The USC School of Architecture students learn the fine points of manufacturing, moncler jacket sale construction, moncler gilet and problem-solving as they craft wearable creations with unusual materials. Look at this project the A jacket made from thumbtacks and caulk. Another created entirely from industrial zippers. Look at this spiky fabric composed of kitchen matches. How about a bumpy fabric of 12, moncler cap244 pencil erasersmoncler mens jacket, moncler jakke sewn one by one in a colorful chevron pattern? These were a few of the solutions that fifth-year USC School of Architecture students devised while creating unique Mao jackets in a studio called “Truth in Making, An Architectural Inquiry.” Fourteen jackets were displayed in an exhibition March 7, and the project attracted off-campus attention, including that of Frances Anderton, host of KCRW’s Design & Architecture program and blog. The assignment from Associate Professor Lee Olvera was clear and brief: Select two materials maximum. Experiment with joinery, creating a skin or “fabric, ” testing all potential material properties. After two weeks of speculating about how the materials will perform, select your materials. Once committed, you may not switch. Print out the studio-selected pattern for a Mao jacketonline fashion store, chosen for its conformity and lack of detail. Construct a wearable jacket. You have five weeks, start to finish. “They must think with their hands, ” said Olvera, who has given the assignment annually since 2012. “There’s no hiding behind a drawing or a diagram or just waving your arms and saying ‘it’s going to be beautiful.’ If it won’t work, it won’t work. “It’s not Project Runway, ” he said. “It’s an exploration of program and function. In architecture, we’re called upon to design the skins of buildings all the time. This project infuses our intuitive skills of artistry and aesthetics with the rigor of analytical and performance-based material experimentation to create innovative working solutions.” Class materials from the hardware store? Past students responded with unlikely materials (orange ear plugs, crayons melted into new shapes, woven rubber bands), and this year’s students continued that tradition, using copper grounding wire, acrylic paint and – appropriately enough – 5moncler paris, 500 round metal pins with Chairman Mao’s face printed on them. (Student Yimeng Wang ordered them from China.) Several came up with time-consuming recipes for turning their raw materials into fabrics. Corey Koczarski started with Rockite, a substance used for patching cracks in concrete. He cast Rockite in silicon molds, experimenting with thicknesses and profile to come up a shape that could be reproduced 4, 948 times and linked together. Lillian Lin had no fewer than six steps for turning artist’s gel into the skin of her jacket. She colored the clear gel with fabric paint, spread it on a sheet, scored lines on the surface, dried it, wove the gel into strips, then ironed them flat before shaping her front, back and sleeve pieces. The hours the undergraduates spent in their Watt Hall studio stretched late into the night, early mornings and weekends. Snags developed. Nick Tedesco discovered that it took about 10 hours to hand-sew a square foot of his colored pencil erasers. “Getting the sleeves on was a nightmare, ” he said. “You are mentally fatigued working for hours and hours. The erasers rip and tear. “If something looks good on paper and make sense, you can’t be sure it will always work. But you problem-solve. I think a lot of architecture is like that.” Yoonji “Angie” Nam’s unexpected outcome was that the acrylic paint she arranged in circle patterns on Teflon baking sheets took weeks and weeks to dry. When the jackets were displayed March 7, hers appeared as a vest. “I have sleeves but they are not dry, ” she explained, brushing white paint from her hair and face. “I think to dry the inside will take one month.” Some surprises were happy ones. Tamar Partamian, who laboriously wove the strands from seven cassette tapes, found that the resulting fabric was much silkier and shinier than expected. “When you see a small individual unitmoncler store, it’s different from seeing the whole, ” she said. Sean Miller, whose thumbtack jacket fell apart days before the exhibition (the caulk wouldn’t hold the smooth metal surface), called the process a struggle. “I think I did learn more being this risky, this extreme and having it fail, ” Miller said. “I really pushed myself and learned more than if I picked a safer choice and was more successful. You also have the more difficult and more valuable conversations about your work.” At the exhibition, the designers happily spent hours explaining their projects to onlookers. Several tried on their jackets, proving they could be worn. Calvin Lee, whose lightweight garment of crocheted electronics wire had the most tailoring details (four working pockets with flaps, a pointed collar and buttons), said he was considering wearing his jacket to graduation.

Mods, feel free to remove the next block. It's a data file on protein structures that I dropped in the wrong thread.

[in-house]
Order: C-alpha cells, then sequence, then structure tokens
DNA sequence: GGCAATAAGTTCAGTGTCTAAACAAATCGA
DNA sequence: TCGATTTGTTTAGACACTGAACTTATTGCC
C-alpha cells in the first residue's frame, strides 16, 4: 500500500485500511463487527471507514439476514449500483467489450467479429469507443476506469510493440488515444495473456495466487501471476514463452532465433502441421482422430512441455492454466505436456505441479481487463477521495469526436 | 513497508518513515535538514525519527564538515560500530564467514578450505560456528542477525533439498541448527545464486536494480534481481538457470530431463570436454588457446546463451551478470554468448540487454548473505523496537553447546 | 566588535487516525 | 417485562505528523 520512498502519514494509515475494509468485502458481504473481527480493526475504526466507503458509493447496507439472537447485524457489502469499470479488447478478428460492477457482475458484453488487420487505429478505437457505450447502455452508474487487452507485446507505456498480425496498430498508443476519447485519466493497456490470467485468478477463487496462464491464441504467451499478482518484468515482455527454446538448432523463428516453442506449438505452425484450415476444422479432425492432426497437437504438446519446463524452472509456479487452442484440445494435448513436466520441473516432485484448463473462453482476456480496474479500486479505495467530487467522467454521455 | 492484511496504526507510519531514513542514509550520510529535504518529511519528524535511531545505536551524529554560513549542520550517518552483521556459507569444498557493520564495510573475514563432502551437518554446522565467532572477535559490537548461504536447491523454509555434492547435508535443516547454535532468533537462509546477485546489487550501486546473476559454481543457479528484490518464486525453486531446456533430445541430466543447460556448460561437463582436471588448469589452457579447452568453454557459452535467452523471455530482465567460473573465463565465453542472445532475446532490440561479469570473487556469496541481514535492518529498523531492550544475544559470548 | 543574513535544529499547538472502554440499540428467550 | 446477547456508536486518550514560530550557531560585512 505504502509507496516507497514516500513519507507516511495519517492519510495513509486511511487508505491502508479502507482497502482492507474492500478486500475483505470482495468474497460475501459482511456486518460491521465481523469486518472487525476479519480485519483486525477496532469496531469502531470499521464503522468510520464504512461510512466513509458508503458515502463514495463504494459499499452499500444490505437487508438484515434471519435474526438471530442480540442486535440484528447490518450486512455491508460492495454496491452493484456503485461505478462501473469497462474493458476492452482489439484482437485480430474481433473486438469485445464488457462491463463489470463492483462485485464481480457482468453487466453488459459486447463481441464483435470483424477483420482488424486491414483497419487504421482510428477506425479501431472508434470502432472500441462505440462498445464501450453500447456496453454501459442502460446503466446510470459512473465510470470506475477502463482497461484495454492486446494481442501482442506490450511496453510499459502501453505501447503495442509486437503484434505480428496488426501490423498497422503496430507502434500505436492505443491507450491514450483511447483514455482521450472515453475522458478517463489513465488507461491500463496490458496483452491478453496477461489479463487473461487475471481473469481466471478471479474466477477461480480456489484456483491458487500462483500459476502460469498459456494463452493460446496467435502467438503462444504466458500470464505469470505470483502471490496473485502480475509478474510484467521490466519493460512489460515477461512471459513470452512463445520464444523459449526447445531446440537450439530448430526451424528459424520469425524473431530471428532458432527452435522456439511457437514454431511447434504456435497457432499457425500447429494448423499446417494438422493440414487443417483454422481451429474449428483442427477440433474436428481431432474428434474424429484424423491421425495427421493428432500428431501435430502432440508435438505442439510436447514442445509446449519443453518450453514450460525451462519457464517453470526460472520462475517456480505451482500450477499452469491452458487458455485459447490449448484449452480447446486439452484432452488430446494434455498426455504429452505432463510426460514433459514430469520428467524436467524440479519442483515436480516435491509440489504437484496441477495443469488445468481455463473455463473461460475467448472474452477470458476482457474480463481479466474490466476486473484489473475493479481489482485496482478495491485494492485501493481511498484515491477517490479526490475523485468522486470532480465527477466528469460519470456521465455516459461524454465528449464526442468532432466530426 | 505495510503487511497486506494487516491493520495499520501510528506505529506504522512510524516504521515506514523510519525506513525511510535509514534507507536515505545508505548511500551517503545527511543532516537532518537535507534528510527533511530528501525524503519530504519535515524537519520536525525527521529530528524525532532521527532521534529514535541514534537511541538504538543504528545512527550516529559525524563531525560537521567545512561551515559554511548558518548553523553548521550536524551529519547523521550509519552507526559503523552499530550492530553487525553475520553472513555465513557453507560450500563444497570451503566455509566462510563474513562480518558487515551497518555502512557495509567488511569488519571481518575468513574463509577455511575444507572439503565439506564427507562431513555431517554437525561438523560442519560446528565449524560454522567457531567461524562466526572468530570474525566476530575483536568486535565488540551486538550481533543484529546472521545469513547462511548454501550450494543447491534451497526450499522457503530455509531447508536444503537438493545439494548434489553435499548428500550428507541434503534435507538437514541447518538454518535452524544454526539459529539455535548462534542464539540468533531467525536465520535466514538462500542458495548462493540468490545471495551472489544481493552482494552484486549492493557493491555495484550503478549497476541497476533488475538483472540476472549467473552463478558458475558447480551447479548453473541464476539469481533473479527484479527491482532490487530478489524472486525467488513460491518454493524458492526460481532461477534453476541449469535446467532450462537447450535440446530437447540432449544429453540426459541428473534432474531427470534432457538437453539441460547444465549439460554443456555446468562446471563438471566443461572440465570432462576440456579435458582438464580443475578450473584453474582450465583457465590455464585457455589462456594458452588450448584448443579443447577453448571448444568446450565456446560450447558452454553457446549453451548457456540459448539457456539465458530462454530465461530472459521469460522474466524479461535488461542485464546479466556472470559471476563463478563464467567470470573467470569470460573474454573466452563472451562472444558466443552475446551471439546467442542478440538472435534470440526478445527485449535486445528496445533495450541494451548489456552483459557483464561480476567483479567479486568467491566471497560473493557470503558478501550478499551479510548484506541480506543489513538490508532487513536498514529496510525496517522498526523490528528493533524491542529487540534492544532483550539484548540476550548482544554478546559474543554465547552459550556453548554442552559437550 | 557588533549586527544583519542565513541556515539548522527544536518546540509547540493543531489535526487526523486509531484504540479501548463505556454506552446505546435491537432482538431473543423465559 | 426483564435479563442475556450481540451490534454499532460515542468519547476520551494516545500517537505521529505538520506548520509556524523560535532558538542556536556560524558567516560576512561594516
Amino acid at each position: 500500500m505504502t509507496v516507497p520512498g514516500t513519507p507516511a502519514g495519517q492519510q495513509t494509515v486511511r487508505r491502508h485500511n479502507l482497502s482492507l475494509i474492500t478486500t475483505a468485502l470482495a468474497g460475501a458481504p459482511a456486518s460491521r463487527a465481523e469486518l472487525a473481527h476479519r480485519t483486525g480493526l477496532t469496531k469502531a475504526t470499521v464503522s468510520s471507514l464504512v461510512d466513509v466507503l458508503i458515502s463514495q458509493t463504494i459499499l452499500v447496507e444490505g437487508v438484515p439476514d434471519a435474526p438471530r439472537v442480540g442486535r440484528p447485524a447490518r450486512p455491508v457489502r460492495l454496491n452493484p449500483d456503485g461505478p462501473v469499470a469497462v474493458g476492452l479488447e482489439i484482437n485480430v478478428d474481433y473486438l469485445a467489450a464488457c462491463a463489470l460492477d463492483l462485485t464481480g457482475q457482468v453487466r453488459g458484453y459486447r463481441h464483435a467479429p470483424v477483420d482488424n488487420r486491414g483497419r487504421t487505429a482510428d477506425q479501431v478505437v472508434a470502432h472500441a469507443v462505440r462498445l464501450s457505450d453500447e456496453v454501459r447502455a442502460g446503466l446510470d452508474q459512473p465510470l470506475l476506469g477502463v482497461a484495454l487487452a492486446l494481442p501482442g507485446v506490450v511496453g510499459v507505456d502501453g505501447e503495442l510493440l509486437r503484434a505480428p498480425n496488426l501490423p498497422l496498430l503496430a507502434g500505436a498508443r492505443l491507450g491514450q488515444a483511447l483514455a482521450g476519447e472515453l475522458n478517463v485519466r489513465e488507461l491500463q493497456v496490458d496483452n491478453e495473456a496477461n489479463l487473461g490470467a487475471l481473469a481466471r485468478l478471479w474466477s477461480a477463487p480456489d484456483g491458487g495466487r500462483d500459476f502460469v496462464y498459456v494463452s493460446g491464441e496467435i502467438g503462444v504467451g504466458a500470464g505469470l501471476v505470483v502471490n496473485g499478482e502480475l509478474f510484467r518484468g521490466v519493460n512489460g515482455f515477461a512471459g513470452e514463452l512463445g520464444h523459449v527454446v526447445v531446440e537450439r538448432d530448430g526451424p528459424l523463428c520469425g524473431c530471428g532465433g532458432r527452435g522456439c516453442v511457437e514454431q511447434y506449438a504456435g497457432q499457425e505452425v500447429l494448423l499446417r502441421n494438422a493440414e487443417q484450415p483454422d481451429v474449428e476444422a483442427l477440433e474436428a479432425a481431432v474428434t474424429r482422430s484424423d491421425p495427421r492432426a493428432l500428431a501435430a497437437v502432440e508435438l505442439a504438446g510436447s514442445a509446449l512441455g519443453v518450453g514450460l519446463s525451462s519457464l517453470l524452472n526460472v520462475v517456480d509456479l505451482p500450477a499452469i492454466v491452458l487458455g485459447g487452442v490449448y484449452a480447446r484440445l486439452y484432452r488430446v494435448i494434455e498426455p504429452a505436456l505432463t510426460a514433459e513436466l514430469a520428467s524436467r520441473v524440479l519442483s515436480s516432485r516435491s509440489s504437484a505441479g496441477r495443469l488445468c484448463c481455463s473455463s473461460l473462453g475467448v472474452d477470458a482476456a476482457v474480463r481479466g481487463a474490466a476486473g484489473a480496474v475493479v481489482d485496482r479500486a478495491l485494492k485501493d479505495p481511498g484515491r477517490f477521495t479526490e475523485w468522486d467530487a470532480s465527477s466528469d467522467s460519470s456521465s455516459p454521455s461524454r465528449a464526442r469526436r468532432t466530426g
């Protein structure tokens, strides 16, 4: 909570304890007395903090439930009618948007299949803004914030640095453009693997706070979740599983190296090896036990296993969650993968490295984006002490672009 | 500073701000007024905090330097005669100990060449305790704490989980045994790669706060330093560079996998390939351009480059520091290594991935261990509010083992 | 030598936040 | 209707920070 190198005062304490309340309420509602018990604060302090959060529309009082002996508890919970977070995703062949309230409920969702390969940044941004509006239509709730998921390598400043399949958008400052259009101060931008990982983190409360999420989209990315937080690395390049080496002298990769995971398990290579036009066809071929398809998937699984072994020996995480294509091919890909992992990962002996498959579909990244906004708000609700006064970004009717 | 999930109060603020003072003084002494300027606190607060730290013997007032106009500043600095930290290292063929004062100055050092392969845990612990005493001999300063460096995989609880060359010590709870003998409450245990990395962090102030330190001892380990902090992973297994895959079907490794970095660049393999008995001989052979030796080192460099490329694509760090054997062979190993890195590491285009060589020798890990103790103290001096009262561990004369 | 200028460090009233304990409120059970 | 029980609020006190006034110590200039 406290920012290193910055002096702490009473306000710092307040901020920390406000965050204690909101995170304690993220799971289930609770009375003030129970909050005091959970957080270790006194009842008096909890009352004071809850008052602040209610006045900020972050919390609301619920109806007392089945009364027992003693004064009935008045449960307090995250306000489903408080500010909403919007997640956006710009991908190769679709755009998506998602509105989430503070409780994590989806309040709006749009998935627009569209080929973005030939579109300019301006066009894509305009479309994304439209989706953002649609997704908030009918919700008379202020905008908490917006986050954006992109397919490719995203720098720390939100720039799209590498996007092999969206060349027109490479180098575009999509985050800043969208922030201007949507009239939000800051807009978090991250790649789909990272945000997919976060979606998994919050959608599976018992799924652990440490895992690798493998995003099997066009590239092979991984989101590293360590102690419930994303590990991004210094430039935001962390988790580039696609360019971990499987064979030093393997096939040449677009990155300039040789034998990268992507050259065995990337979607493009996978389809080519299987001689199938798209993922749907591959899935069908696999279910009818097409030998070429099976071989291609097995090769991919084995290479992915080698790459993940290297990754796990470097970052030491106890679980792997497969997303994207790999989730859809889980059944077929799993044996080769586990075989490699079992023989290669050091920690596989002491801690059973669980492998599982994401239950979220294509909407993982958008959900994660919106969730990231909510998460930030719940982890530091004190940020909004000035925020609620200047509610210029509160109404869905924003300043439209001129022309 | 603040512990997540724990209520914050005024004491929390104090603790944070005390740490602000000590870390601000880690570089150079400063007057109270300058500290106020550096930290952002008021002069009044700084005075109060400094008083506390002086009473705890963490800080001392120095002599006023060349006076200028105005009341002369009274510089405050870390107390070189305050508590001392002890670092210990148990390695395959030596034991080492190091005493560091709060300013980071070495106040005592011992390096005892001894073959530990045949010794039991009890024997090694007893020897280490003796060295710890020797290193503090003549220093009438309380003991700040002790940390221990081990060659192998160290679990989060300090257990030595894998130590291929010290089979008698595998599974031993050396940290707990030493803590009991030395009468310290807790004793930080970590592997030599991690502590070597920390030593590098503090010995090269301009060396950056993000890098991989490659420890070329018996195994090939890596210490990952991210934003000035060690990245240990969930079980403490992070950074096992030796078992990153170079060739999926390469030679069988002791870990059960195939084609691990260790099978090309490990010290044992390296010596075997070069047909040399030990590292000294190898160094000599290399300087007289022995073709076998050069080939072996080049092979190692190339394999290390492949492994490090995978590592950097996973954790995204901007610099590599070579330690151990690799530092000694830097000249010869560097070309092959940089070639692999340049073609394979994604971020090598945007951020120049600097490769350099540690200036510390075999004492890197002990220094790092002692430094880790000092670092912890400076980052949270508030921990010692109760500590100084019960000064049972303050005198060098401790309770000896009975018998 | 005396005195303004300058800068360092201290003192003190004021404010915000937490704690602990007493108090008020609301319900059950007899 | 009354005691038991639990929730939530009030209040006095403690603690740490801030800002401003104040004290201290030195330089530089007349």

Originally published by USC News on March 20, 2014. Written by Allison Engel. See more Here